OLYMPIA – Washington has filed or been part of 26 legal challenges to the federal government this year, many of them to make President Donald Trump “accountable to the rule of law,” state Attorney General Bob Ferguson said.
It successfully fought a proposed travel ban for people from certain Muslim-majority countries, joined multistate challenges to changes to rules on energy efficiency, clean air and ozone and is part of fights against changes to the Deferred Action for Childhood Arrivals program as well as new restrictions on access to birth control and on military service by transgender individuals.
In a letter this week to Republicans in the state Senate, Ferguson defends the legal actions the state has taken against the Trump administration – as well as two against the Obama administration over problems at the Hanford Nuclear Reservation.
He also takes issue with a request for the information, which he said came from “apparently anonymous Senate Republicans,” noting that his office is so far 6-0 for challenges that have been decided.
“If any senators believe I should not be taking action to protect Washington Dreamers, women, students, businesses, and vulnerable individuals in need of affordable health care, I encourage them to contact me directly,” he wrote to Senate Majority Leader Mark Schoesler.
But Schoesler, R-Ritzville, said Thursday the staff request was routine and not political.
“It’s not unusual for senators to have a staff member request information and remain anonymous,” Schoesler said. The procedure would have been the same if it came from nonpartisan staff, he added.
Several of his colleagues had expressed interest in the number of lawsuits pitting the state against the federal government, Schoesler said.
“I’m sure it’s gotten attention because Attorney General Ferguson is pretty good at grabbing headlines,” he said, adding he wasn’t among senators requesting the information but was interested to see what was on the list.
Ferguson said the cost for most of the legal action was “minimal,” particularly when it was joining in a multistate action in which another state was taking the lead. He noted that when his predecessor, Republican Rob McKenna, joined a multistate challenge to the Affordable Care Act, McKenna said the cost to the state was negligible. The same is true for most actions against the Trump administration, Ferguson said.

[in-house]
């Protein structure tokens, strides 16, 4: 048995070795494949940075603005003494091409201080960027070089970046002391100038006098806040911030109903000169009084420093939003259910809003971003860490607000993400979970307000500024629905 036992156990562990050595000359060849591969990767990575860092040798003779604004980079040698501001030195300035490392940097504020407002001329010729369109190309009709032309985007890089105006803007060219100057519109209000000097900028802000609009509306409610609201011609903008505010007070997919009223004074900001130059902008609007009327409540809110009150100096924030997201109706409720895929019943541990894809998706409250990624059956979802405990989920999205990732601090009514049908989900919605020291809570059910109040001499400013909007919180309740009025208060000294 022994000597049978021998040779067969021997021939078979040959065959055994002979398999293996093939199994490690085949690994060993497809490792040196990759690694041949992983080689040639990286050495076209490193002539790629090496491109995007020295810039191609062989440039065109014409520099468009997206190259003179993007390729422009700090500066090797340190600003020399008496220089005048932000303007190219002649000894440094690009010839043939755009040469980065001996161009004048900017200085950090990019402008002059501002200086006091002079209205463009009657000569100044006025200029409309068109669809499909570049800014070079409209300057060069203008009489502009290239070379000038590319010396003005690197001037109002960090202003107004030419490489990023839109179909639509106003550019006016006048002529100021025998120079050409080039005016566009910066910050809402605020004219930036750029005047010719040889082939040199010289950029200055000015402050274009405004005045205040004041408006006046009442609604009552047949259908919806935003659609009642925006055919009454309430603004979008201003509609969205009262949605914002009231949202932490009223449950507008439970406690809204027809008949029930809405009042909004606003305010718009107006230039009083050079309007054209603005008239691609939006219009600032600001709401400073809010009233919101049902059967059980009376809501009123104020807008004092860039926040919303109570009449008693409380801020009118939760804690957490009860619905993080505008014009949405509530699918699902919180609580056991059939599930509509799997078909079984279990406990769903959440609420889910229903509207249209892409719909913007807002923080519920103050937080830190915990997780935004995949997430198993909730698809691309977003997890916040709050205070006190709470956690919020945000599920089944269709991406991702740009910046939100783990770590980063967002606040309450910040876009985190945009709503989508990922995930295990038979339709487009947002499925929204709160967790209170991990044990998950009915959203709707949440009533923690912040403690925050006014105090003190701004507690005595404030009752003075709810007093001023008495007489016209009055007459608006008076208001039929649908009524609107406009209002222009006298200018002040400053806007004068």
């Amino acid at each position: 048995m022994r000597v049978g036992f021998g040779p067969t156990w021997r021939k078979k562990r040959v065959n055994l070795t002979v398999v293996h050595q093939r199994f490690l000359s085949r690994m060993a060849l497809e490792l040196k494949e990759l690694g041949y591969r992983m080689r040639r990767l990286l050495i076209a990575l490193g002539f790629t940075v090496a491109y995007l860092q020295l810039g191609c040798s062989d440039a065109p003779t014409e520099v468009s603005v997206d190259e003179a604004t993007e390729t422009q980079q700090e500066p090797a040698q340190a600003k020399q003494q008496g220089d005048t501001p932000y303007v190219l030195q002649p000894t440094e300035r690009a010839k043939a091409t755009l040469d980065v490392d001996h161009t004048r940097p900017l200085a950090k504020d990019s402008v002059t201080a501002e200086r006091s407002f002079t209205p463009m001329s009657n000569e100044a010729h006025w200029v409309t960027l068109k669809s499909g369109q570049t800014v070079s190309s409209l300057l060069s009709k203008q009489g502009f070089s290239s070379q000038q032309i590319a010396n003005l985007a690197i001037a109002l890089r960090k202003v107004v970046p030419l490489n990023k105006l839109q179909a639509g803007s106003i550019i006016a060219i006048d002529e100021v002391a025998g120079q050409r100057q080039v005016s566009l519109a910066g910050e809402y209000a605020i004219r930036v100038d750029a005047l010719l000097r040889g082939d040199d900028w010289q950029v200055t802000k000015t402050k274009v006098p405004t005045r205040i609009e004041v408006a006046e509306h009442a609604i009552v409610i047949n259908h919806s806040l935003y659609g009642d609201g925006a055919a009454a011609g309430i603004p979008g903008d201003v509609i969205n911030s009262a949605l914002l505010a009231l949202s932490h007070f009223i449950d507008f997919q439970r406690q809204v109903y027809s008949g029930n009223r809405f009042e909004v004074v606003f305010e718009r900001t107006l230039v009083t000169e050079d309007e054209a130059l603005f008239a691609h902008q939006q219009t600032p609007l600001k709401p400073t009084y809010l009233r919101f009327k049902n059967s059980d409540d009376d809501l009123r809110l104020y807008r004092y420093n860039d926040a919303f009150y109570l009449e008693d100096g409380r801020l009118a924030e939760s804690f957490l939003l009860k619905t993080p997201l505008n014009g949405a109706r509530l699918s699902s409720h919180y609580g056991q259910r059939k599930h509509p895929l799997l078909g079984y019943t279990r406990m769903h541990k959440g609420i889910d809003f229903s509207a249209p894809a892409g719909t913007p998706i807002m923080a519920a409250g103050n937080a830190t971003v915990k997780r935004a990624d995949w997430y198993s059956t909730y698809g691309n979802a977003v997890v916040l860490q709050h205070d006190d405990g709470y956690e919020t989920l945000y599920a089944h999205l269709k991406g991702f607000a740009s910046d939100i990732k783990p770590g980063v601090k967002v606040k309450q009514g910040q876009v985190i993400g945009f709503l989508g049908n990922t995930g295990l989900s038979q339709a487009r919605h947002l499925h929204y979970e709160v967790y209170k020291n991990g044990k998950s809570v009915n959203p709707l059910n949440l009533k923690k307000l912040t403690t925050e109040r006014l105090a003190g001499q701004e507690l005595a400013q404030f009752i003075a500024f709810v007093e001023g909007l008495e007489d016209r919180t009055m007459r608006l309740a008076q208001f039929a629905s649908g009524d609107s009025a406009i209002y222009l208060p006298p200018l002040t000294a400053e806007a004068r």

The cases on which Washington is taking the lead are handled by staff in divisions that receive their money from lawsuits the state has won or received settlements and don’t get paid out of the state General Fund, Ferguson added. Much of the work is done in the evenings or weekends by attorneys who are on salary, he said.
Schoesler said he still wonders how the attorneys’ hours would be accounted for. The Legislature routinely gets billed for legal research or an assistant attorney general attending a meeting.
The state also filed two lawsuits against the Obama administration before Trump was inaugurated, Ferguson said. Both are over Hanford, one to get a shorter timeline for cleanup of nuclear waste and the other to protect workers from exposure to toxic fumes.
The second one is so complicated it’s likely to cost more than all the actions against Trump administration policies combined, Ferguson said.
“I believe the value of the litigation justifies the cost,” he wrote. “If you or your colleagues disagree, and believe my office should not be standing up for Hanford workers, please let me know.”